May ’19 Update
My past four months in Latin America have been wonderful. I have come to feel so at home in Medellín and within progressive latinx culture more generally, and will miss it dearly. As i transition to moving back to the US, to NYC in August, i hope to carry with me the same perspective and energy i’ve learned in Latin America these past two and a half years, and continue to stay plugged into latinx culture while in the Big Apple.
A consistent thread throughout February, March, and April was researching, exploring, and determining the law school at which i will matriculate. Late March and Early April i had the opportunity to make two trips to the States to participate in the Admitted Student Programs at Berkeley, Columbia, NYU, and the University of Chicago (pretty sweet, in that these schools covered the majority of my travel expenses). These programs invited all folk who were admitted to the law schools to come and visit for a few days, and each did their best to sell us prospective students on why they were the ideal fit, the best option. The days of each program consisted of tours, meet and greets with current students and faculty, opportunities to attend classes, and other informational sessions, before wining and dining us each night, providing further opportunities to connect with current and other admitted students in less formal settings (i.e. in bars around town).
I thoroughly enjoyed my time at each program, in particular the opportunity to connect with such a diverse and interesting group of folk. While i know i would be happy at any of the four schools i visited, from the moment i arrived to UC Berkeley it became apparent that it was going to be the best fit; and when Berkeley agreed to match my highest scholarship offers from the others schools, it became a done deal.
However, there was a slight change of plans along the way… I originally applied to a dual degree program at NYU, pairing law with an M.A. in Animal Studies. However, while Berkeley Law feels like a better fit for a variety of reasons, i feel the NYU M.A. program is an immensely valuable accompaniment in terms of the direction i would like to direct a JD degree. As such, i decided to defer law school for a year, and will be completing an M.A. at NYU this fall. That said, any friends/family in the New York area, i would LOVE to connect with you in person this next year.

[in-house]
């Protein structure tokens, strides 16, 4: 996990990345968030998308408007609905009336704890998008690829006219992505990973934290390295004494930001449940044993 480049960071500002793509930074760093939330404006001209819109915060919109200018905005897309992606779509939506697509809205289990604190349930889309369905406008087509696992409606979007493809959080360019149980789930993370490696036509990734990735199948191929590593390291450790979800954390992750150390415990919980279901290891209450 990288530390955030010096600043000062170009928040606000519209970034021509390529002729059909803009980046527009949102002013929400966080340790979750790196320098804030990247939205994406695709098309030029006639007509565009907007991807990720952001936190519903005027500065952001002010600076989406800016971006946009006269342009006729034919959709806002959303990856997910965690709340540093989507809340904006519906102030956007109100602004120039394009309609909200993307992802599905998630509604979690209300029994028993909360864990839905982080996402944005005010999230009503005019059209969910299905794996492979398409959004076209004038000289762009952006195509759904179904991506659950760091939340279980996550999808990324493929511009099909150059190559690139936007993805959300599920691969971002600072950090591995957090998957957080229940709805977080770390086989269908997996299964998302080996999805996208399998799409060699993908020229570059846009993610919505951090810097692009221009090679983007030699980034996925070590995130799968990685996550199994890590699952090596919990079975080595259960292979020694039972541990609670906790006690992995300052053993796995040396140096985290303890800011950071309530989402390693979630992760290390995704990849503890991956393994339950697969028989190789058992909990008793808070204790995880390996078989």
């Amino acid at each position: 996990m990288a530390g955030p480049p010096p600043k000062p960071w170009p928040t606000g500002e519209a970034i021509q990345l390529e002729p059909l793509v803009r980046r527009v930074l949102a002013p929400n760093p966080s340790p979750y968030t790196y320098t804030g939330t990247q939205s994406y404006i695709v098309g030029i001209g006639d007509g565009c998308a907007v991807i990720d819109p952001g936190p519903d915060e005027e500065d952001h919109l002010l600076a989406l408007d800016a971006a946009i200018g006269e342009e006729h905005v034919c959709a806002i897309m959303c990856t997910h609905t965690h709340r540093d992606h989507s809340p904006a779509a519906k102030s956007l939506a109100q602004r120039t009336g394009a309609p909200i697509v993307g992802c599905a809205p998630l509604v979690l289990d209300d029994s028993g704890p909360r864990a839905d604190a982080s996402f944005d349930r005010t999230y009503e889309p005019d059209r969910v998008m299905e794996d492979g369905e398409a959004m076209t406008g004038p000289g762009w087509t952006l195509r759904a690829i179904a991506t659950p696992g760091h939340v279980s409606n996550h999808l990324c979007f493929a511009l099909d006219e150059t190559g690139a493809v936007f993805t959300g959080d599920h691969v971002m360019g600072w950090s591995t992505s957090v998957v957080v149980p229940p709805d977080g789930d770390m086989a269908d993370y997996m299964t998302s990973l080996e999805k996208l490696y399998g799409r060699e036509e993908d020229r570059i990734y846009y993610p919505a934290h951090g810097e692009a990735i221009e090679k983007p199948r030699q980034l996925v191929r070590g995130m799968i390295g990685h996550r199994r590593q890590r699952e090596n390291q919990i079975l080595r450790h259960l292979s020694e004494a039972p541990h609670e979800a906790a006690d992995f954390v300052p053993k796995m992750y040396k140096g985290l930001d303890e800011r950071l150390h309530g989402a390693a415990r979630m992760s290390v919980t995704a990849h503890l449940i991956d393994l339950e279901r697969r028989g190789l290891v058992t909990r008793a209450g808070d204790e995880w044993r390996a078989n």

View from the roof of Berkeley’s Stadium, taken midway through falling for the program.
NYU left, University of Chicago top, and Columbia University bottom.
Apart from my short trips to the States to visit law schools, i spent February, March, and April living and working at the same yoga studio in Medellín that i worked at last year. There is no city i would have rather spent these seven months in, and i am so grateful to have had the opportunity. Medellín and its people will always have a special place in my heart.
My days generally centered around yoga, including the classes i taught, the conversations i had with yoga students/trainees practicing/living in the studio, as well as my personal daily practice. As i’ve said in past updates, living immersed within a yoga community has been such a wonderful fit.
Outside of the studio, i spent the majority of my time community organizing around animal rights/liberation. Most of my best friends in Medellín worked within this circle as well, and i found immense satisfaction working alongside these other like-minded and passionate folk. Generally every week we would have Cube of Truths on Fridays and more disruptive actions with DxE at restaurants and public spaces on the weekends (photos from one of our actions can be viewed here). Once a month we would hold a vigil outside of slaughterhouses for the animals that were entering, honoring their individuality and desire for life (you can view a FB live video i shot here, and a more professional edit here). From time to time, we would also plan other creative actions like Humano Asado, a skit we held in a public square where we inverted the roles, with farmed animals eating faux human flesh, to help challenge perceptions about the inherent violence embodied within eating another being’s body (a live video of the action can be viewed here, and another short edit here).